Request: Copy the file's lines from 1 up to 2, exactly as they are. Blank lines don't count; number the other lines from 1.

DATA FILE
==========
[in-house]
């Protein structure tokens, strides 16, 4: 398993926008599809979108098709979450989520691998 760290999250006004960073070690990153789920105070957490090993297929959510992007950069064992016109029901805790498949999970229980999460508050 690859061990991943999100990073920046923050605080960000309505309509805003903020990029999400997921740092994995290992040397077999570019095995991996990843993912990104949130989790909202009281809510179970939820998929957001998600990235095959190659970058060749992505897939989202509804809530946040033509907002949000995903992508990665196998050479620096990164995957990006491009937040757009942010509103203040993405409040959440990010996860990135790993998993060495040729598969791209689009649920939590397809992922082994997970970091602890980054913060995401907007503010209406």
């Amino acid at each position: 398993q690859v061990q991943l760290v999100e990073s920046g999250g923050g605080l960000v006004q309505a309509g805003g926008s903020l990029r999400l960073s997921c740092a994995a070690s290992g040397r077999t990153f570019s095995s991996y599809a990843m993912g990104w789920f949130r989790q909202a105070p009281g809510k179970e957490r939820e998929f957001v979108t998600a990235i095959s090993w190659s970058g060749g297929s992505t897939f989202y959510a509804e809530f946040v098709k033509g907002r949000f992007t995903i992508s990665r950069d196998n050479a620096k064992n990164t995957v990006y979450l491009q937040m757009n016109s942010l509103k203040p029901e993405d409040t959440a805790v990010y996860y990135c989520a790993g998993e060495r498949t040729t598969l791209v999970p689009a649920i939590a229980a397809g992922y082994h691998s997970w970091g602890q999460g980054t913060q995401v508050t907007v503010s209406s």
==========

[in-house]
């Protein structure tokens, strides 16, 4: 398993926008599809979108098709979450989520691998 760290999250006004960073070690990153789920105070957490090993297929959510992007950069064992016109029901805790498949999970229980999460508050 690859061990991943999100990073920046923050605080960000309505309509805003903020990029999400997921740092994995290992040397077999570019095995991996990843993912990104949130989790909202009281809510179970939820998929957001998600990235095959190659970058060749992505897939989202509804809530946040033509907002949000995903992508990665196998050479620096990164995957990006491009937040757009942010509103203040993405409040959440990010996860990135790993998993060495040729598969791209689009649920939590397809992922082994997970970091602890980054913060995401907007503010209406």